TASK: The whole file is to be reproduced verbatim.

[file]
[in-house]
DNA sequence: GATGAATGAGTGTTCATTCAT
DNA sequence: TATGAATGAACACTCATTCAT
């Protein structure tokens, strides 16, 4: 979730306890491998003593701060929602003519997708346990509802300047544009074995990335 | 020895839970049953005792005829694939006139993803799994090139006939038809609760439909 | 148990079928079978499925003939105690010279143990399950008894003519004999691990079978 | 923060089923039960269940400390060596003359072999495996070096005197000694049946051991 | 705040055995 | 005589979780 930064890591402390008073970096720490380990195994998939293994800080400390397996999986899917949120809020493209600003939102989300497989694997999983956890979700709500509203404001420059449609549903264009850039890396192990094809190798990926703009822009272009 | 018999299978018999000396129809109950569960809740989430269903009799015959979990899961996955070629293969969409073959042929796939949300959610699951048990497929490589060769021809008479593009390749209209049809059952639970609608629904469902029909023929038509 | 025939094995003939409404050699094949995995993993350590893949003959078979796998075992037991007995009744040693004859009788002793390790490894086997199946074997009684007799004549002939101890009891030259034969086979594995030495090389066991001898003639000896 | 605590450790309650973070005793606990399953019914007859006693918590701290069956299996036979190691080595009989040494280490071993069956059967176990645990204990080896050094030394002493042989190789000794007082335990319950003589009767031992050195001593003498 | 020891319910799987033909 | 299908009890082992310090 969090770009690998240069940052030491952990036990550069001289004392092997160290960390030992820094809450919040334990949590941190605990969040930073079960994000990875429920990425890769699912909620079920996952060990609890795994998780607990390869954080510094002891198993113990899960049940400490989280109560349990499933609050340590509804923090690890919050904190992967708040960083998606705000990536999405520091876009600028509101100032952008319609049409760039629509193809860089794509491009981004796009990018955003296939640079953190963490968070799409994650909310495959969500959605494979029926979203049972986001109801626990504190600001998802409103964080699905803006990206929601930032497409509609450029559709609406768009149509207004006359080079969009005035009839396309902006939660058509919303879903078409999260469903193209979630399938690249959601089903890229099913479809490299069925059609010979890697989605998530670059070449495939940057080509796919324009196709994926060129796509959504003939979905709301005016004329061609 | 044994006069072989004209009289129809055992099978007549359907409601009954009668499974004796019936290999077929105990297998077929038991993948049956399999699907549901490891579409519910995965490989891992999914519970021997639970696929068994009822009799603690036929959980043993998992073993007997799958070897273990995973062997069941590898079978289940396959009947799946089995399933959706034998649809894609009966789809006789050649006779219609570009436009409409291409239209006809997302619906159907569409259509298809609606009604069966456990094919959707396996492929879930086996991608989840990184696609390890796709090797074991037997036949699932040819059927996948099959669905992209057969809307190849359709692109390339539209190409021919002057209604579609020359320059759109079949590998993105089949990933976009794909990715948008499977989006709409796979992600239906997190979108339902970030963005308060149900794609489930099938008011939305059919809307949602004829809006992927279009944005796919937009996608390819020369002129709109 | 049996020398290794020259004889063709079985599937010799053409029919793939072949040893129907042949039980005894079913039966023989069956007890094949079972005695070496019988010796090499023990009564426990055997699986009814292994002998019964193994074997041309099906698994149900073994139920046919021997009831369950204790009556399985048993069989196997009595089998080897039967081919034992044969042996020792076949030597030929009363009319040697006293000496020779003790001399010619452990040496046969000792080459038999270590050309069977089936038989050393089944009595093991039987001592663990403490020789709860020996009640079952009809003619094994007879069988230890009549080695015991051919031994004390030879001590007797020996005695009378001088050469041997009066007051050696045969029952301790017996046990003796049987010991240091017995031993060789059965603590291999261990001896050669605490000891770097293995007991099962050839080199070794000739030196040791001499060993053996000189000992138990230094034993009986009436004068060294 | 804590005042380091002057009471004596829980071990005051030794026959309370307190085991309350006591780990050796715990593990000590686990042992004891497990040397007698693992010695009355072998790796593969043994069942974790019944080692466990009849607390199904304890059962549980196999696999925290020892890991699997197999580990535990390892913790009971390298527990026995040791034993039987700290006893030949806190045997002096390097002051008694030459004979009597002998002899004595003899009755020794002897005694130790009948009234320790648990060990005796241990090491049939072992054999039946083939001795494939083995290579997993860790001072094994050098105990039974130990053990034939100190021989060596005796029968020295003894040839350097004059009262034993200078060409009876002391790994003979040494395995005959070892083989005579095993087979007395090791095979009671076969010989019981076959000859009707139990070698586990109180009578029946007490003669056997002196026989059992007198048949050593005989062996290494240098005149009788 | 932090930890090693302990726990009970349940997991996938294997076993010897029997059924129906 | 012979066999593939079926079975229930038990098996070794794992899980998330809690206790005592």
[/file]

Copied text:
[in-house]
DNA sequence: GATGAATGAGTGTTCATTCAT
DNA sequence: TATGAATGAACACTCATTCAT
């Protein structure tokens, strides 16, 4: 979730306890491998003593701060929602003519997708346990509802300047544009074995990335 | 020895839970049953005792005829694939006139993803799994090139006939038809609760439909 | 148990079928079978499925003939105690010279143990399950008894003519004999691990079978 | 923060089923039960269940400390060596003359072999495996070096005197000694049946051991 | 705040055995 | 005589979780 930064890591402390008073970096720490380990195994998939293994800080400390397996999986899917949120809020493209600003939102989300497989694997999983956890979700709500509203404001420059449609549903264009850039890396192990094809190798990926703009822009272009 | 018999299978018999000396129809109950569960809740989430269903009799015959979990899961996955070629293969969409073959042929796939949300959610699951048990497929490589060769021809008479593009390749209209049809059952639970609608629904469902029909023929038509 | 025939094995003939409404050699094949995995993993350590893949003959078979796998075992037991007995009744040693004859009788002793390790490894086997199946074997009684007799004549002939101890009891030259034969086979594995030495090389066991001898003639000896 | 605590450790309650973070005793606990399953019914007859006693918590701290069956299996036979190691080595009989040494280490071993069956059967176990645990204990080896050094030394002493042989190789000794007082335990319950003589009767031992050195001593003498 | 020891319910799987033909 | 299908009890082992310090 969090770009690998240069940052030491952990036990550069001289004392092997160290960390030992820094809450919040334990949590941190605990969040930073079960994000990875429920990425890769699912909620079920996952060990609890795994998780607990390869954080510094002891198993113990899960049940400490989280109560349990499933609050340590509804923090690890919050904190992967708040960083998606705000990536999405520091876009600028509101100032952008319609049409760039629509193809860089794509491009981004796009990018955003296939640079953190963490968070799409994650909310495959969500959605494979029926979203049972986001109801626990504190600001998802409103964080699905803006990206929601930032497409509609450029559709609406768009149509207004006359080079969009005035009839396309902006939660058509919303879903078409999260469903193209979630399938690249959601089903890229099913479809490299069925059609010979890697989605998530670059070449495939940057080509796919324009196709994926060129796509959504003939979905709301005016004329061609 | 044994006069072989004209009289129809055992099978007549359907409601009954009668499974004796019936290999077929105990297998077929038991993948049956399999699907549901490891579409519910995965490989891992999914519970021997639970696929068994009822009799603690036929959980043993998992073993007997799958070897273990995973062997069941590898079978289940396959009947799946089995399933959706034998649809894609009966789809006789050649006779219609570009436009409409291409239209006809997302619906159907569409259509298809609606009604069966456990094919959707396996492929879930086996991608989840990184696609390890796709090797074991037997036949699932040819059927996948099959669905992209057969809307190849359709692109390339539209190409021919002057209604579609020359320059759109079949590998993105089949990933976009794909990715948008499977989006709409796979992600239906997190979108339902970030963005308060149900794609489930099938008011939305059919809307949602004829809006992927279009944005796919937009996608390819020369002129709109 | 049996020398290794020259004889063709079985599937010799053409029919793939072949040893129907042949039980005894079913039966023989069956007890094949079972005695070496019988010796090499023990009564426990055997699986009814292994002998019964193994074997041309099906698994149900073994139920046919021997009831369950204790009556399985048993069989196997009595089998080897039967081919034992044969042996020792076949030597030929009363009319040697006293000496020779003790001399010619452990040496046969000792080459038999270590050309069977089936038989050393089944009595093991039987001592663990403490020789709860020996009640079952009809003619094994007879069988230890009549080695015991051919031994004390030879001590007797020996005695009378001088050469041997009066007051050696045969029952301790017996046990003796049987010991240091017995031993060789059965603590291999261990001896050669605490000891770097293995007991099962050839080199070794000739030196040791001499060993053996000189000992138990230094034993009986009436004068060294 | 804590005042380091002057009471004596829980071990005051030794026959309370307190085991309350006591780990050796715990593990000590686990042992004891497990040397007698693992010695009355072998790796593969043994069942974790019944080692466990009849607390199904304890059962549980196999696999925290020892890991699997197999580990535990390892913790009971390298527990026995040791034993039987700290006893030949806190045997002096390097002051008694030459004979009597002998002899004595003899009755020794002897005694130790009948009234320790648990060990005796241990090491049939072992054999039946083939001795494939083995290579997993860790001072094994050098105990039974130990053990034939100190021989060596005796029968020295003894040839350097004059009262034993200078060409009876002391790994003979040494395995005959070892083989005579095993087979007395090791095979009671076969010989019981076959000859009707139990070698586990109180009578029946007490003669056997002196026989059992007198048949050593005989062996290494240098005149009788 | 932090930890090693302990726990009970349940997991996938294997076993010897029997059924129906 | 012979066999593939079926079975229930038990098996070794794992899980998330809690206790005592």